Dixit Stiglitz (1977) - Monopolistic Competition And Optimum Product Diversity

From edegan.com
Jump to navigation Jump to search
Has bibtex key
Has article title Monopolistic Competition And Optimum Product Diversity
Has author Dixit Stiglitz
Has year 1977
In journal
In volume
In number
Has pages
Has publisher
© edegan.com, 2016


  • Dixit, A. and J. Stiglitz (1977), "Monopolistic competition and optimum product diversity", American Economic Review 67, 297-308. pdf (Class Slides)
  title={Monopolistic competition and optimum product diversity},
  author={Dixit, A.K. and Stiglitz, J.E.},
  journal={The American Economic Review},


The basic issue concerning production in welfare economics is whether a market solution will yield the socially optimum kinds and quantities of commodities. It is well known that problems can arise for three broad reasons: distributive justice; external effects; and scale economies. This paper is concerned with the last of these.


A model of product differentiation driven by sheer taste for variety (not risk diversification or distance).

The Model

The model involves consumer optimization, firm optimization of production scale and entry decisions, solving for number of firms and a comparison to a planner's solution.

The assumptions of the model are:

  • [math]n\,[/math] (large) firms producing differentiated goods [math]x_1,\ldots,x_n\,[/math] which sell for [math]p_1,\ldots,p_n\,[/math].
  • [math]x_0\,[/math] is a numeraire good (i.e. money)
  • Free entry

Consumers have utility:

[math]U = u(x_0,(\sum_{i=1}^{n} x^\rho )^{\frac{1}{\rho}})\,[/math]

and budgets:

[math]B = x_0 + \sum_{i=1}^{n} p_i x_i\,[/math]

Consumer optimization

Subbing in for [math]x_0\,[/math] from the budget contraint gives a constrained utility:

[math]U = u(B - \sum_{i=1}^{n} p_i x_i,(\sum_{i=1}^{n} x^\rho )^{\frac{1}{\rho}})\,[/math]

The FOC wrt [math]x_i\,[/math] gives:

[math]-p_i u_{x_0} + u_y \frac{1}{\rho} \left ( \sum_{i=1}^{n} x_i^\rho \right)^{\frac{1}{\rho} - 1} \cdot \rho x_i^{\rho - 1} = 0 \quad \forall i\,[/math]

Rearranging gives:

[math]x_i = \left(\frac{1}{p_i}\right)^{\frac{1}{1-\rho}} \cdot \frac{1}{q^{1-\rho} y} \,[/math]

where [math]y = (\sum_{i=1}^{n} x^\rho )^{\frac{1}{\rho}}\;[/math] and [math]q = \left(\sum_{i=1}^{n}p_i^{-1}{\frac{1-\rho}{\rho}}\right)^{-\frac{1-\rho}{\rho}}\,[/math]

Market Behaviour

The firm's problem is that changing [math]p_i\,[/math] will not only affect demand for its own good, but for also affect all other firms (i.e. elements [math]q\,[/math] and [math]y\,[/math]).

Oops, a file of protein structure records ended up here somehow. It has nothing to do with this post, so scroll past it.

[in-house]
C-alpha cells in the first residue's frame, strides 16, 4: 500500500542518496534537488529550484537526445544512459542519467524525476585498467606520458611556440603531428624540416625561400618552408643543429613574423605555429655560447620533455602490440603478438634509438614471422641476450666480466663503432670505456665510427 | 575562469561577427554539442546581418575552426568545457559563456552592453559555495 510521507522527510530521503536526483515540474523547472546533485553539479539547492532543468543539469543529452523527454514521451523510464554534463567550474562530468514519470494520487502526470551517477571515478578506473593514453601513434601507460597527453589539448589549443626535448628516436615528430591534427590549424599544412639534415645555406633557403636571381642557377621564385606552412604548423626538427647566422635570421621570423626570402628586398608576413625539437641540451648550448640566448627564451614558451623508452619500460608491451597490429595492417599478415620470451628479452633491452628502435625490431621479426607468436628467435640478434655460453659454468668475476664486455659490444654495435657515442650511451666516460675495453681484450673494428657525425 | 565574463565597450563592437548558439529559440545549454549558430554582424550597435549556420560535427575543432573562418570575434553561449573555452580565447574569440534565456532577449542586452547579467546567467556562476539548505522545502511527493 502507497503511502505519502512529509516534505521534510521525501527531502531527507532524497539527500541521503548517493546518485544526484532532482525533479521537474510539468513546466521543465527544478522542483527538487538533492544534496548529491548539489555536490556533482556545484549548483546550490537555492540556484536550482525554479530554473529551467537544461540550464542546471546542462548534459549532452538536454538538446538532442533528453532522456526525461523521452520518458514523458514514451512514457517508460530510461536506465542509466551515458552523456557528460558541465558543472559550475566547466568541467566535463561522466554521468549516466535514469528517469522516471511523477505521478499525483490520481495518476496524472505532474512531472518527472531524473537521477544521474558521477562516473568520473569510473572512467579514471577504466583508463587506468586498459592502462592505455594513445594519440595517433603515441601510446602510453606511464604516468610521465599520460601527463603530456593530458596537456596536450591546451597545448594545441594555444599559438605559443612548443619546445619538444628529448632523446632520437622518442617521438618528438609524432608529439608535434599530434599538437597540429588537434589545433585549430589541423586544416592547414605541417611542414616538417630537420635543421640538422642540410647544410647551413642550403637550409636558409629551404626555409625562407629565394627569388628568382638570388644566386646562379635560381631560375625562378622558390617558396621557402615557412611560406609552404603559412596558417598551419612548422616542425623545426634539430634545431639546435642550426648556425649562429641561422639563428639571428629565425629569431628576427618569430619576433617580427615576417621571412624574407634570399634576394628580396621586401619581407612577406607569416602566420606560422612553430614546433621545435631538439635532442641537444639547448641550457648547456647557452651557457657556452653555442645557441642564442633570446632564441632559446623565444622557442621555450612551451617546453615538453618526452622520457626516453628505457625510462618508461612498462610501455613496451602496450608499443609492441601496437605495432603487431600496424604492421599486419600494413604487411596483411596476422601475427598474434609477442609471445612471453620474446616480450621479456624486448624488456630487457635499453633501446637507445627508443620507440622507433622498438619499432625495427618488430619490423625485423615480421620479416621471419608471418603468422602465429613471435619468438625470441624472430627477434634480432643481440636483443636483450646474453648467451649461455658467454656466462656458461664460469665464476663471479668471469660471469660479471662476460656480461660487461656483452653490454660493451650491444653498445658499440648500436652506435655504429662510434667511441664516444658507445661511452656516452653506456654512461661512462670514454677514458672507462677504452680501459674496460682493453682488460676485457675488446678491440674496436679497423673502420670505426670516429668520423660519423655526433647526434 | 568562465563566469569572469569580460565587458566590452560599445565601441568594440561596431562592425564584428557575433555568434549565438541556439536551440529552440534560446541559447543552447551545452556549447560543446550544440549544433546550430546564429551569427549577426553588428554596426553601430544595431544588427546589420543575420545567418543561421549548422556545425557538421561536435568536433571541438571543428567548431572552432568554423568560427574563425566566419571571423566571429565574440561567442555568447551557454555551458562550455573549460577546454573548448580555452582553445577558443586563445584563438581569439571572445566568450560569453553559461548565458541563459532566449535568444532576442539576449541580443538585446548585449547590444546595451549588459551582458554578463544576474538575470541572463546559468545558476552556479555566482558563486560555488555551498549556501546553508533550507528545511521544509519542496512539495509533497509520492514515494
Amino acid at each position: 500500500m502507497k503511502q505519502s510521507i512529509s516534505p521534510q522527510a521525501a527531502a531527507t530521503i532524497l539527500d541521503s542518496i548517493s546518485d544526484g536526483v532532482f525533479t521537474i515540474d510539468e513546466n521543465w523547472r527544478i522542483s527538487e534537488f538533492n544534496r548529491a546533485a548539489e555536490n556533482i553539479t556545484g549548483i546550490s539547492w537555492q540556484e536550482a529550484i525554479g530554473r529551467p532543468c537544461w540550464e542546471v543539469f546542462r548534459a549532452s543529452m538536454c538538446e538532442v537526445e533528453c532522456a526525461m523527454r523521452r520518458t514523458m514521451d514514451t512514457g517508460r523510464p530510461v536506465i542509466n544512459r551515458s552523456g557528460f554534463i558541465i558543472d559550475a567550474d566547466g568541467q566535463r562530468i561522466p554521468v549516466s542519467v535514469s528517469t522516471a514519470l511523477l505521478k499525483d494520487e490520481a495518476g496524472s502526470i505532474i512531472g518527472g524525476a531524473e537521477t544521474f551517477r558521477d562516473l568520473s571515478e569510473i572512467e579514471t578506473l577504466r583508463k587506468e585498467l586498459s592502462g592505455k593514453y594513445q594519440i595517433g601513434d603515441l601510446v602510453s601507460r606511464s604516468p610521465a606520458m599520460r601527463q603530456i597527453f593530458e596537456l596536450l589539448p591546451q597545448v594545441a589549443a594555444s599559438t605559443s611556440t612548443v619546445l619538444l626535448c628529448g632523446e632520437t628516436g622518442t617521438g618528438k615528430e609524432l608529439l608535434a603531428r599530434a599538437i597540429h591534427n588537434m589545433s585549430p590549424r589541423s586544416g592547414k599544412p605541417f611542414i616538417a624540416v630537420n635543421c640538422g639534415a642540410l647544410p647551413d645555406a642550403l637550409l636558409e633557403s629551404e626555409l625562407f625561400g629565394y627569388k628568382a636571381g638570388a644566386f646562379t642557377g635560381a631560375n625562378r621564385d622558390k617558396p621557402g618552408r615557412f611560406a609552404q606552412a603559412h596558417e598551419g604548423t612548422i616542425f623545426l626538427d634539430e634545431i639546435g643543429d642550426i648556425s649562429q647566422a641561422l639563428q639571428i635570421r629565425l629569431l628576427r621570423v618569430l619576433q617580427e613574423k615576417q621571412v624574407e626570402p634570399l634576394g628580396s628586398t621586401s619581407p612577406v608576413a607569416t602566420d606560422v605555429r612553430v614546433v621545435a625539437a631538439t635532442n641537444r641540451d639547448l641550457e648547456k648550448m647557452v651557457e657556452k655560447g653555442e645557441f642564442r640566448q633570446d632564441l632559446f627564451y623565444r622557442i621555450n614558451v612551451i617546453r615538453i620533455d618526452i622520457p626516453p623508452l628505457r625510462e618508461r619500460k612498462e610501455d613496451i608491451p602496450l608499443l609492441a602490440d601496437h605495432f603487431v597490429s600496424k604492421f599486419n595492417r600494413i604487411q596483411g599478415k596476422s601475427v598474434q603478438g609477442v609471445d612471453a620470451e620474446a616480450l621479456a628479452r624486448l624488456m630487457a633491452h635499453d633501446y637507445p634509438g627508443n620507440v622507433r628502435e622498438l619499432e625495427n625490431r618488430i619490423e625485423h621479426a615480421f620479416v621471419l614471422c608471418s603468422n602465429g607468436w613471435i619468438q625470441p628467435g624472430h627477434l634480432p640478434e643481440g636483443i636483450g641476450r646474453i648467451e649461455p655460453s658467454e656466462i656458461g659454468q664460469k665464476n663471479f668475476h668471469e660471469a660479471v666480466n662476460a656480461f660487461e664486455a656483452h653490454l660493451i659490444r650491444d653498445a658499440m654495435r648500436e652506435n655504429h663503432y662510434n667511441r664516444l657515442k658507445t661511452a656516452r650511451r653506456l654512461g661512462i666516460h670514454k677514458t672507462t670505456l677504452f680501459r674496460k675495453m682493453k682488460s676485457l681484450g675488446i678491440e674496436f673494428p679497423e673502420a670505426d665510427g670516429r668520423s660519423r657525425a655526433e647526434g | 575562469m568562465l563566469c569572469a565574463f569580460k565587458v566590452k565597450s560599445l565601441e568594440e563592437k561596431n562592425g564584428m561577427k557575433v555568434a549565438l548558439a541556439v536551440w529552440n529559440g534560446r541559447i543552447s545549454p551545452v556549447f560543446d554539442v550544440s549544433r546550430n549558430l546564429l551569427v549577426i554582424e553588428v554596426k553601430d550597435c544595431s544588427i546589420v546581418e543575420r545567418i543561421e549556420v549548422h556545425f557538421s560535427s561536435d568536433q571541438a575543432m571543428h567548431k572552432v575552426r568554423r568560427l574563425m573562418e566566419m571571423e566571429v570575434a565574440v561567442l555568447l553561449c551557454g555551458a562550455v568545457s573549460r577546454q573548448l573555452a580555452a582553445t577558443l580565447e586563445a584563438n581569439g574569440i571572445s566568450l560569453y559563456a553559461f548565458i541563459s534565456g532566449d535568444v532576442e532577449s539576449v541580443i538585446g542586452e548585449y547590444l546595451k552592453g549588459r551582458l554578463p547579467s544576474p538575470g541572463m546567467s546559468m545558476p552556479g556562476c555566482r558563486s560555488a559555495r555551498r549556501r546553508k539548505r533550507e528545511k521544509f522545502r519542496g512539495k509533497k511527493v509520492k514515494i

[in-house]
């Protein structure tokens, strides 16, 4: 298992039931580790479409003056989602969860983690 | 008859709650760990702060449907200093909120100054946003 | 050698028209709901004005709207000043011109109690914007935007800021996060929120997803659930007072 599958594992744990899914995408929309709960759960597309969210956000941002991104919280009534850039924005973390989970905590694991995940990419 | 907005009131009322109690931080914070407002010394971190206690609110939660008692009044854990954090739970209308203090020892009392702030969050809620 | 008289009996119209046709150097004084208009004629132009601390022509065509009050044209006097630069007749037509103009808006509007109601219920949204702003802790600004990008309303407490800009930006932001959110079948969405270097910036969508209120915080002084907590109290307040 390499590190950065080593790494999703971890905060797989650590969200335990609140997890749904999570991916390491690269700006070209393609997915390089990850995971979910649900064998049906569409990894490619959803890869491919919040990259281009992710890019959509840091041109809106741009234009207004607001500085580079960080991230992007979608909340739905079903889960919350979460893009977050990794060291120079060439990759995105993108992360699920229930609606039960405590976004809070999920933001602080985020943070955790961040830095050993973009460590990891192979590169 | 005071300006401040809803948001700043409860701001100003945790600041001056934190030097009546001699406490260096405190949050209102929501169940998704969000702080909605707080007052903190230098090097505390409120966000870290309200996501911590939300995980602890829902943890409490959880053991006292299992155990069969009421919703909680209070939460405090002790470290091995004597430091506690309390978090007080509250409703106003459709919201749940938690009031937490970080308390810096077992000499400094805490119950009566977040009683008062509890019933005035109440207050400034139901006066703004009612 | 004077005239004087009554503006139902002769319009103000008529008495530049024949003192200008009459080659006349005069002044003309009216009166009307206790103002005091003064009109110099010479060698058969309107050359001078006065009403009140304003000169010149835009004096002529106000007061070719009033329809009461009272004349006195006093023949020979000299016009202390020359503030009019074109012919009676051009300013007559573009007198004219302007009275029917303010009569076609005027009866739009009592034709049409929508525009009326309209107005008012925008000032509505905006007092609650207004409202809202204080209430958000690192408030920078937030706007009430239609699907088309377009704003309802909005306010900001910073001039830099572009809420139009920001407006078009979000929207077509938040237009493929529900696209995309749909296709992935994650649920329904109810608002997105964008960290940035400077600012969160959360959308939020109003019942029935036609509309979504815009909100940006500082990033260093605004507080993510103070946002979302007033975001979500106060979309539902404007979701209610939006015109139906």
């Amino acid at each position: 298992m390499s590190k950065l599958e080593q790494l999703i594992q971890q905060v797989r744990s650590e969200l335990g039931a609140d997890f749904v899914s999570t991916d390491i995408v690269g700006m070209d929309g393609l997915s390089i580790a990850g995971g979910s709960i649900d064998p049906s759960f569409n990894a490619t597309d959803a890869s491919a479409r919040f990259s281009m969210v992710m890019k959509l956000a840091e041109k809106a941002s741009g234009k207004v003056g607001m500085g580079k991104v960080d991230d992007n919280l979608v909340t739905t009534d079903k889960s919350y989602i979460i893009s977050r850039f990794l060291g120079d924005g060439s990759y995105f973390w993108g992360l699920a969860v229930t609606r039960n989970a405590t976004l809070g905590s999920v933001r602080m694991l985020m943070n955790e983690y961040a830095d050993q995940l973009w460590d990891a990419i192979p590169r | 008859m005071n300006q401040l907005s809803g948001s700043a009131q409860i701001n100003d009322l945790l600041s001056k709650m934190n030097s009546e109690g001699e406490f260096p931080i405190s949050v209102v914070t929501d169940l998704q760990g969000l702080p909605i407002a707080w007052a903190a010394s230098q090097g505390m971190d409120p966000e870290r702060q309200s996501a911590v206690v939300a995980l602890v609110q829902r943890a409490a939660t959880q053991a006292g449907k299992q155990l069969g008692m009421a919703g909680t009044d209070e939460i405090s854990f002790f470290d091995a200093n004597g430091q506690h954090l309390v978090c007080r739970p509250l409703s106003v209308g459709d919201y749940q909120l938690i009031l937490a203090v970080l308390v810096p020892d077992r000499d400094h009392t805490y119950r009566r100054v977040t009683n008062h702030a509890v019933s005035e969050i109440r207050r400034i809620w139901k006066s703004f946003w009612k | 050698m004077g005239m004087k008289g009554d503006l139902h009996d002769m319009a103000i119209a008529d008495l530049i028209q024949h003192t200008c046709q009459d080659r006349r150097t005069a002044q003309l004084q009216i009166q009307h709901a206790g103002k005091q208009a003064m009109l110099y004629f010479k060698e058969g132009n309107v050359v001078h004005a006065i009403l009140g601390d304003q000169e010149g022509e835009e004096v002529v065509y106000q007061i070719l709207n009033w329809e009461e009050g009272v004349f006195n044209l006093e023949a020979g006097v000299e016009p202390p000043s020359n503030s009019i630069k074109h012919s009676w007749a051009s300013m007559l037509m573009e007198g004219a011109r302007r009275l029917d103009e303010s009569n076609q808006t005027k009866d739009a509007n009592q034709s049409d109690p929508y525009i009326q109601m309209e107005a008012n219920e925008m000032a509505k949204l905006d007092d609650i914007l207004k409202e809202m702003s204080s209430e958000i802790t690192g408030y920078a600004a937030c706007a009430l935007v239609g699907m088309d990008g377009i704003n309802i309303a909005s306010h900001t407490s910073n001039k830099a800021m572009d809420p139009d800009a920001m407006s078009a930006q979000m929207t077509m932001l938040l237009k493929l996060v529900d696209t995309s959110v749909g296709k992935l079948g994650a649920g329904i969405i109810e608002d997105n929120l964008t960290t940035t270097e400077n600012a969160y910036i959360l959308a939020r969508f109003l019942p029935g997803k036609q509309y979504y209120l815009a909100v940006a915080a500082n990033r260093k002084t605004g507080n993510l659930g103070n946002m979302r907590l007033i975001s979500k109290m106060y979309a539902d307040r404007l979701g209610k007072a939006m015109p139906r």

However, if we can consider [math]q\,[/math] to be invariant in the firm's decisions, demand elasticity is easier to characterize. This assumption is realistic (i.e [math]\frac{dq}{dp_i} \approx 0\,[/math] and [math]\frac{dq}{dp_i} \approx 0\,[/math]) if the number of firms is very large. It is in fact checkable in a symmetric equilibrium that these partials go to zero as [math]n \to \infty\,[/math].


[math]\frac{dx_i}{dp_i} = -\frac{1}{1-\rho} (\frac{q}{p_i})^{\frac{1}{1-\rho}} \frac{y}{p_i}\,[/math]

and elasticity of demand is:

[math]\frac{dx_i p_i}{dp_i x_i} = -\frac{1}{1-\rho}\,[/math]

We can therefore consider demand to be of the form:

[math]x_i = k p_i^{\frac{-1}{1-\rho}}\,[/math]

Firms therefore solve:

[math]\max_{p_i} (p_i - c) k p_i^{\frac{-1}{1-\rho}} - f\,[/math]

which gives (using the FOC):

[math]p_i^* = \frac{c}{\rho}\,[/math]

With a free entry condition profits are zero, so:

[math](p_i - c) x - f = 0 \quad \therefore \; x^* = \frac{f\rho}{c(1-\rho)}\,[/math]

Solving for the number of firms

The FOC of the consumer was:

[math]-p_i^* u_{x_0} + u_y \frac{1}{\rho} \left ( \sum_{i=1}^{n} x_i^\rho \right)^{\frac{1}{\rho} - 1} \cdot \rho x_i^{\rho - 1} = 0 \,[/math]

Using a symmetric equilibrium and plugging in [math]p_i^*\,[/math] we can rewrite this as:

[math]n^* = \left( \frac{c u_{x_0}}{\rho u_y} \right)^{\rho}{1-\rho}\,[/math]

A Planner's solution

A planner would use lump sum taxation (so as not to distort incentives) to cover fixed costs, and then marginal cost pricing to get efficient production.

Therefore a planner would solve:

[math]\max_x u(B - nf - ncx, xn^{\frac{1}{\rho}}\,[/math]

and then optimize by the number of firms. However, by the envelope theorem, both optimizations can be performed simultaneously. Therefore FOCs wrt [math]x\,[/math] and [math]n\,[/math] give (respectively):

[math]-ncu_{x_0} + n^{\frac{1}{\rho}}u_y = 0\,[/math]
[math](-f -cx)u_{x_0} + \frac{1}{\rho} x n^{\frac{1}{\rho} - 1} u_y = 0\,[/math]

This gives planner solutions [math]x^p\,[/math] and [math]n^p\,[/math].

Comparing solutions

To make the comparison we need to plug in for [math]u(\cdot)\,[/math] into the market solution and eliminate it (by substitution) from the planner's solution (see handout. Doing this gives

[math]n^* = \frac{B}{\frac{f}{1-\rho} (1+\alpha)}\,[/math]
[math]n^p = \frac{B}{(\frac{\rho}{1-\rho}(1+\alpha) + 1) f}\,[/math]

On comparison is turns out that the market solution does not create too much entry. The business stealing effect is mitigated by difficulties in appropriating consumer surplus.